• On-site search is not tracked by default

You can track PDFs using events if you have a tag management system. And you can turn on internal site search monitoring with a few tweaks to your GA configuration.

Internal site search is a rich source of visitor intent data – it’s them telling you what they’re searching for on your site, in their own words.

You can follow our step-by-step guide to enable on-site search tracking in Google Analytics, if you don’t have that as part of your configuration yet. It only takes minutes with a basic setup, and you’ll be able to see more about what your users are actually looking for.

3. Qualaroo (or any other survey tool) – Survey Responses

Internal and external search terms are great, but they are even better when supported by survey data. If traffic analysis tools like Google Analytics generally answer the “what” and the “when”, survey tools generally answer the “why.”

But they’ll only do that if you ask the right questions. Here are a couple that almost all surveys need:

  • What did you come to the website for?
  • Did you find it?

Surveys will generally have more questions than that, especially if you’re trying to benchmark against other sites. But those are the ones you really need to uncover visitor intent.

Asking your visitors too many survey questions can do more harm than good.

Learn the “Best Website Survey Questions: 5 Questions Smart Marketers Ask”

4. Zoom (or any other conference tool) – Customer Interviews

What you can do on website surveys, you can supercharge on actual visitor or customer interviews.

Even if this is just for a small sample size due to time and cost, it can make a world of a difference given how well you’ll understand what users are trying to do, and how and why they fail.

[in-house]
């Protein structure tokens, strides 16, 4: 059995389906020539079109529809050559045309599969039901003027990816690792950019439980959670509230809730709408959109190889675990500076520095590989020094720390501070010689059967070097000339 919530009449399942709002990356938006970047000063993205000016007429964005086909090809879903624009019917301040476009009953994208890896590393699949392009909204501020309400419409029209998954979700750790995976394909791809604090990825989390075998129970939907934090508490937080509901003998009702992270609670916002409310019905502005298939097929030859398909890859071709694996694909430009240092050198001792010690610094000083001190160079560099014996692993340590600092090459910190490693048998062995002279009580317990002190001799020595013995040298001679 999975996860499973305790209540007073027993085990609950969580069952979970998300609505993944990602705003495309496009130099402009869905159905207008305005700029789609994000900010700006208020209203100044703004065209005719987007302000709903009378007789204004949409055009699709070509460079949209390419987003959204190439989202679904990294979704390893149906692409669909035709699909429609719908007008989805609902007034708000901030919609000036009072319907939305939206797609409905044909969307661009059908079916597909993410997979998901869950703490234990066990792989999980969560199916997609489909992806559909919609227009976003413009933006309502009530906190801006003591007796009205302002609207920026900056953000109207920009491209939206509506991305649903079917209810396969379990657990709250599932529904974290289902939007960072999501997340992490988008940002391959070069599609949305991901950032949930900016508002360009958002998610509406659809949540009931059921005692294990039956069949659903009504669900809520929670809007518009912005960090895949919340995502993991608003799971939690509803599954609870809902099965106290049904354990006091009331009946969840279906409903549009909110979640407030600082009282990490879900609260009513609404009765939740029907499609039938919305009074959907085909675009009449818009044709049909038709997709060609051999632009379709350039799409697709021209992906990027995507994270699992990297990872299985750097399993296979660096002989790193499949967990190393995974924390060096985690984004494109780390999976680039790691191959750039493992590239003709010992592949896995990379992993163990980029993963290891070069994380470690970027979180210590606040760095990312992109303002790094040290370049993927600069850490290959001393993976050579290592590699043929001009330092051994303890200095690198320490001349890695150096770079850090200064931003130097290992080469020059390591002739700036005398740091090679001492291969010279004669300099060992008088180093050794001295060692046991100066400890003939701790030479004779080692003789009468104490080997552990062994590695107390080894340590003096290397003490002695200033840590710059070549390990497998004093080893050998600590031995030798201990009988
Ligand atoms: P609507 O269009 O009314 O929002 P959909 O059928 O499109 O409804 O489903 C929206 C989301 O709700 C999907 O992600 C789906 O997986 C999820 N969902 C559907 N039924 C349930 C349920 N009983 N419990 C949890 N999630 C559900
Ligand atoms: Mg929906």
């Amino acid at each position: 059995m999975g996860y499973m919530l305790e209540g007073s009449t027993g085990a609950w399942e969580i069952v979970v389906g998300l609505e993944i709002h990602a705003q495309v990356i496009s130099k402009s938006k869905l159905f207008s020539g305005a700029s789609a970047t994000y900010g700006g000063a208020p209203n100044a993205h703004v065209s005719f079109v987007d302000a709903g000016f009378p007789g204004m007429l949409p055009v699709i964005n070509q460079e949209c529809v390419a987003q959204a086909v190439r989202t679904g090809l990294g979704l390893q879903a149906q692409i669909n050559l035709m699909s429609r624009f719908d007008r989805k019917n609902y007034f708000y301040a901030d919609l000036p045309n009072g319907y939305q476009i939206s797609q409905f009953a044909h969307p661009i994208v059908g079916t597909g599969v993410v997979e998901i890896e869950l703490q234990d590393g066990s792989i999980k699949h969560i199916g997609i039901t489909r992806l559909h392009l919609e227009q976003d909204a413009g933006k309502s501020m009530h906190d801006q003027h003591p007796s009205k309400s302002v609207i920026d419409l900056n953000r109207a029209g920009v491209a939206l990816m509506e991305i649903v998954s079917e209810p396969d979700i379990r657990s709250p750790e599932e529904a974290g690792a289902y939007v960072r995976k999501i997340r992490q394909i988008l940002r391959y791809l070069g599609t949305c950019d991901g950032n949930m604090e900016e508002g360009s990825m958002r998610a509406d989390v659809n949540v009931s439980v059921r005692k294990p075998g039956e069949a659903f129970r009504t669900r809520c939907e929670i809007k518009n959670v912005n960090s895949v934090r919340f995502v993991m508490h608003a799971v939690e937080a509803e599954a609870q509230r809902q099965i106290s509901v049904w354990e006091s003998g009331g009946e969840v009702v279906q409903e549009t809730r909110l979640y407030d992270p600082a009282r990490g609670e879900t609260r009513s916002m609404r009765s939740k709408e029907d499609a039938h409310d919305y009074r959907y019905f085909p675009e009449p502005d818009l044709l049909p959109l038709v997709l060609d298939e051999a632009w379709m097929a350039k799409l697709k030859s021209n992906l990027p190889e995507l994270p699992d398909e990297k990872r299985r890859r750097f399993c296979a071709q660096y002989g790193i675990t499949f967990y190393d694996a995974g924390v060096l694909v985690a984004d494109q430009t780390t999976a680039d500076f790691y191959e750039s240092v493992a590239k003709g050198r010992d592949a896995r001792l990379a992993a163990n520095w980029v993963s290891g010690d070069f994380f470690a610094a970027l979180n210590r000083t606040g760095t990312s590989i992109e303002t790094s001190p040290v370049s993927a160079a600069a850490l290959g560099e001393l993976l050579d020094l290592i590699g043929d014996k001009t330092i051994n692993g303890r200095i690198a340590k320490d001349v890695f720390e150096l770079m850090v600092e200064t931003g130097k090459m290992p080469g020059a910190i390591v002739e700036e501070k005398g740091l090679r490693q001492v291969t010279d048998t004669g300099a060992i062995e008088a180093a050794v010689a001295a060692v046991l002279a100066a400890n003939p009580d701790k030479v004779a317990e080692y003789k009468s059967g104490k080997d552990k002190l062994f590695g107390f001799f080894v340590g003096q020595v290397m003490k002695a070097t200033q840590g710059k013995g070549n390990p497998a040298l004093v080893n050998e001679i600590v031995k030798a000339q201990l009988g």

You can do things like make them perform website tasks, and then prod them to talk about expectations. This way, when they act on the site, you can ask them whether what actually happened matched their expectations.

Understanding User Intent to Improve Conversions

If you don’t know what your website visitors are trying to accomplish, it’s going to be challenging to get them to convert. By understanding the reason people come to your site, you’ll be better equipped to find them pathways to get to what they need.

Visibility into user intent data tends to wax and wane. You should always try to gain visibility into as much of this as possible. A combination of things can make things easier for you:

  • Google Search Console, the default tool used by a lot of marketers
  • Google Analytics on-site search tracking to see what people are typing in your site’s search box
  • Survey tools, once the province of Fortune 500 companies with marketing money to spare, have become very affordable if you’re okay with the no-frills tools
  • Talking to your actual customers

That leaves no more excuses for marketers. If you want to break down why users come to your site, it’s pretty more convenient to hunt for that information.

This post was originally published in March 2018 and has been updated to reflect the state of marketing tools in 2020.